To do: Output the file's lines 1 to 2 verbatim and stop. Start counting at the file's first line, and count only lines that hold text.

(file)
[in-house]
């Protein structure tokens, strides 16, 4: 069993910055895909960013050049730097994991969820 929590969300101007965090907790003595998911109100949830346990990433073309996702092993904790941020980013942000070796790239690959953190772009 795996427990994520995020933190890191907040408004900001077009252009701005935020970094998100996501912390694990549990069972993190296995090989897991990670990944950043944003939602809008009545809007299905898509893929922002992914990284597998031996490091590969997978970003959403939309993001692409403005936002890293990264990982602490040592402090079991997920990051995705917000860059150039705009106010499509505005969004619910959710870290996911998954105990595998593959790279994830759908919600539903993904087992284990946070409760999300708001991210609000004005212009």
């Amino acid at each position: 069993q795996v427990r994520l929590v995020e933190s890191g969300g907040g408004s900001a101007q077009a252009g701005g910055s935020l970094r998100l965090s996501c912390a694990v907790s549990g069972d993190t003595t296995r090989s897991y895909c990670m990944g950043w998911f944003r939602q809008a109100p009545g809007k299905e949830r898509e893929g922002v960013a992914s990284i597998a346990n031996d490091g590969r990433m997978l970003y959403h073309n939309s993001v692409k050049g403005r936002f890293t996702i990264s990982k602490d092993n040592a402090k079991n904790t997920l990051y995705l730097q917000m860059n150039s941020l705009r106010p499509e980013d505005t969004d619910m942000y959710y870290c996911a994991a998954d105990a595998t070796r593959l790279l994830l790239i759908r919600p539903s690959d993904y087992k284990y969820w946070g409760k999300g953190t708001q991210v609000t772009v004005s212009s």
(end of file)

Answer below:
[in-house]
């Protein structure tokens, strides 16, 4: 069993910055895909960013050049730097994991969820 929590969300101007965090907790003595998911109100949830346990990433073309996702092993904790941020980013942000070796790239690959953190772009 795996427990994520995020933190890191907040408004900001077009252009701005935020970094998100996501912390694990549990069972993190296995090989897991990670990944950043944003939602809008009545809007299905898509893929922002992914990284597998031996490091590969997978970003959403939309993001692409403005936002890293990264990982602490040592402090079991997920990051995705917000860059150039705009106010499509505005969004619910959710870290996911998954105990595998593959790279994830759908919600539903993904087992284990946070409760999300708001991210609000004005212009």